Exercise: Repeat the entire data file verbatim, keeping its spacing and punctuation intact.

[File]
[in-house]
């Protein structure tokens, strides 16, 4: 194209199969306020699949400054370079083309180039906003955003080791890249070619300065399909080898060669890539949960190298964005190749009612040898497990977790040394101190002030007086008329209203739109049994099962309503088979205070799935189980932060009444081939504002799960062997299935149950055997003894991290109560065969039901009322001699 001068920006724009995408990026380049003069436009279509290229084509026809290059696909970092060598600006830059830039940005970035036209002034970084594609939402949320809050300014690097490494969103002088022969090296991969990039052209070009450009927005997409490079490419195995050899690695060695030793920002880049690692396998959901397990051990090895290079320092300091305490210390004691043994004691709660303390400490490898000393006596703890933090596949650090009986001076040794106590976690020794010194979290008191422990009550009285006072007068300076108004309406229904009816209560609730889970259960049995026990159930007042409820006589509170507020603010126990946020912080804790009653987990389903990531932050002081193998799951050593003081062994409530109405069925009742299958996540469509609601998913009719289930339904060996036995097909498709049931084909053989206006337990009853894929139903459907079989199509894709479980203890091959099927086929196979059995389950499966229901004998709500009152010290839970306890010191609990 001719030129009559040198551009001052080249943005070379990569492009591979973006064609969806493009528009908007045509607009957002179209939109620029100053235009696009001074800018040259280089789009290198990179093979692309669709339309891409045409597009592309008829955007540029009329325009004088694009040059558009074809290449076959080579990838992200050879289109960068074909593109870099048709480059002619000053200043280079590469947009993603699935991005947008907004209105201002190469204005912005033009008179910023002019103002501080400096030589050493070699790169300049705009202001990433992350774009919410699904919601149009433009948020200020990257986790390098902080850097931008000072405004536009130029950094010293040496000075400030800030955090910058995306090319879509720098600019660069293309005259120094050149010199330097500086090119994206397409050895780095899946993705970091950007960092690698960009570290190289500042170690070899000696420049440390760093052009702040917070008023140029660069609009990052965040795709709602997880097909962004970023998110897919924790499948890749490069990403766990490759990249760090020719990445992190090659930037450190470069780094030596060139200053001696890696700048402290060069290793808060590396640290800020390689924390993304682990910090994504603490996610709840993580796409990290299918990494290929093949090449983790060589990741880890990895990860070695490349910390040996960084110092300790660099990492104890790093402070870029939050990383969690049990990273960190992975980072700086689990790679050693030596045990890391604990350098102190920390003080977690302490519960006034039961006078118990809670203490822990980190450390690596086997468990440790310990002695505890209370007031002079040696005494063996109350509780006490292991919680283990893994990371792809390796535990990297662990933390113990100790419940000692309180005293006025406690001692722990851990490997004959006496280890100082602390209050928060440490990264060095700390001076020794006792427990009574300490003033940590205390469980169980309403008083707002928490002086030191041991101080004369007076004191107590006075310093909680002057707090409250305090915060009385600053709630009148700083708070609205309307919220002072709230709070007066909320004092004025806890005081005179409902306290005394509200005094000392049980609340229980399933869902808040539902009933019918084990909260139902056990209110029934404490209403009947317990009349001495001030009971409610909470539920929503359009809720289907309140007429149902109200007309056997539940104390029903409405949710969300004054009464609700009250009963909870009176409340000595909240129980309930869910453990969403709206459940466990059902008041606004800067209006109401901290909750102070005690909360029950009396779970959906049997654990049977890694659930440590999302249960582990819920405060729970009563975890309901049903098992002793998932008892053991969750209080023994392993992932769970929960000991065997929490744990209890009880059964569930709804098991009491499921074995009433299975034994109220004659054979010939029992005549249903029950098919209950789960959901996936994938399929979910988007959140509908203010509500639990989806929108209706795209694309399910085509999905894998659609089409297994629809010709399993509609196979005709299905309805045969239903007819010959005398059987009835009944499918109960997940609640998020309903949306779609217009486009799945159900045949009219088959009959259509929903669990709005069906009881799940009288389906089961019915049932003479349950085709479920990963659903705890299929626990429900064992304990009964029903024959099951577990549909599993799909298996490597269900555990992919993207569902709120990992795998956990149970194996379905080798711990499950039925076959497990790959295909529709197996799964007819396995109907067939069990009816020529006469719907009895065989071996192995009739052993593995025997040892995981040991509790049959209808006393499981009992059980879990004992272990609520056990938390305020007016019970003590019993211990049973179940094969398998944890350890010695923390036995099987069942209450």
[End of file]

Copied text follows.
[in-house]
């Protein structure tokens, strides 16, 4: 194209199969306020699949400054370079083309180039906003955003080791890249070619300065399909080898060669890539949960190298964005190749009612040898497990977790040394101190002030007086008329209203739109049994099962309503088979205070799935189980932060009444081939504002799960062997299935149950055997003894991290109560065969039901009322001699 001068920006724009995408990026380049003069436009279509290229084509026809290059696909970092060598600006830059830039940005970035036209002034970084594609939402949320809050300014690097490494969103002088022969090296991969990039052209070009450009927005997409490079490419195995050899690695060695030793920002880049690692396998959901397990051990090895290079320092300091305490210390004691043994004691709660303390400490490898000393006596703890933090596949650090009986001076040794106590976690020794010194979290008191422990009550009285006072007068300076108004309406229904009816209560609730889970259960049995026990159930007042409820006589509170507020603010126990946020912080804790009653987990389903990531932050002081193998799951050593003081062994409530109405069925009742299958996540469509609601998913009719289930339904060996036995097909498709049931084909053989206006337990009853894929139903459907079989199509894709479980203890091959099927086929196979059995389950499966229901004998709500009152010290839970306890010191609990 001719030129009559040198551009001052080249943005070379990569492009591979973006064609969806493009528009908007045509607009957002179209939109620029100053235009696009001074800018040259280089789009290198990179093979692309669709339309891409045409597009592309008829955007540029009329325009004088694009040059558009074809290449076959080579990838992200050879289109960068074909593109870099048709480059002619000053200043280079590469947009993603699935991005947008907004209105201002190469204005912005033009008179910023002019103002501080400096030589050493070699790169300049705009202001990433992350774009919410699904919601149009433009948020200020990257986790390098902080850097931008000072405004536009130029950094010293040496000075400030800030955090910058995306090319879509720098600019660069293309005259120094050149010199330097500086090119994206397409050895780095899946993705970091950007960092690698960009570290190289500042170690070899000696420049440390760093052009702040917070008023140029660069609009990052965040795709709602997880097909962004970023998110897919924790499948890749490069990403766990490759990249760090020719990445992190090659930037450190470069780094030596060139200053001696890696700048402290060069290793808060590396640290800020390689924390993304682990910090994504603490996610709840993580796409990290299918990494290929093949090449983790060589990741880890990895990860070695490349910390040996960084110092300790660099990492104890790093402070870029939050990383969690049990990273960190992975980072700086689990790679050693030596045990890391604990350098102190920390003080977690302490519960006034039961006078118990809670203490822990980190450390690596086997468990440790310990002695505890209370007031002079040696005494063996109350509780006490292991919680283990893994990371792809390796535990990297662990933390113990100790419940000692309180005293006025406690001692722990851990490997004959006496280890100082602390209050928060440490990264060095700390001076020794006792427990009574300490003033940590205390469980169980309403008083707002928490002086030191041991101080004369007076004191107590006075310093909680002057707090409250305090915060009385600053709630009148700083708070609205309307919220002072709230709070007066909320004092004025806890005081005179409902306290005394509200005094000392049980609340229980399933869902808040539902009933019918084990909260139902056990209110029934404490209403009947317990009349001495001030009971409610909470539920929503359009809720289907309140007429149902109200007309056997539940104390029903409405949710969300004054009464609700009250009963909870009176409340000595909240129980309930869910453990969403709206459940466990059902008041606004800067209006109401901290909750102070005690909360029950009396779970959906049997654990049977890694659930440590999302249960582990819920405060729970009563975890309901049903098992002793998932008892053991969750209080023994392993992932769970929960000991065997929490744990209890009880059964569930709804098991009491499921074995009433299975034994109220004659054979010939029992005549249903029950098919209950789960959901996936994938399929979910988007959140509908203010509500639990989806929108209706795209694309399910085509999905894998659609089409297994629809010709399993509609196979005709299905309805045969239903007819010959005398059987009835009944499918109960997940609640998020309903949306779609217009486009799945159900045949009219088959009959259509929903669990709005069906009881799940009288389906089961019915049932003479349950085709479920990963659903705890299929626990429900064992304990009964029903024959099951577990549909599993799909298996490597269900555990992919993207569902709120990992795998956990149970194996379905080798711990499950039925076959497990790959295909529709197996799964007819396995109907067939069990009816020529006469719907009895065989071996192995009739052993593995025997040892995981040991509790049959209808006393499981009992059980879990004992272990609520056990938390305020007016019970003590019993211990049973179940094969398998944890350890010695923390036995099987069942209450």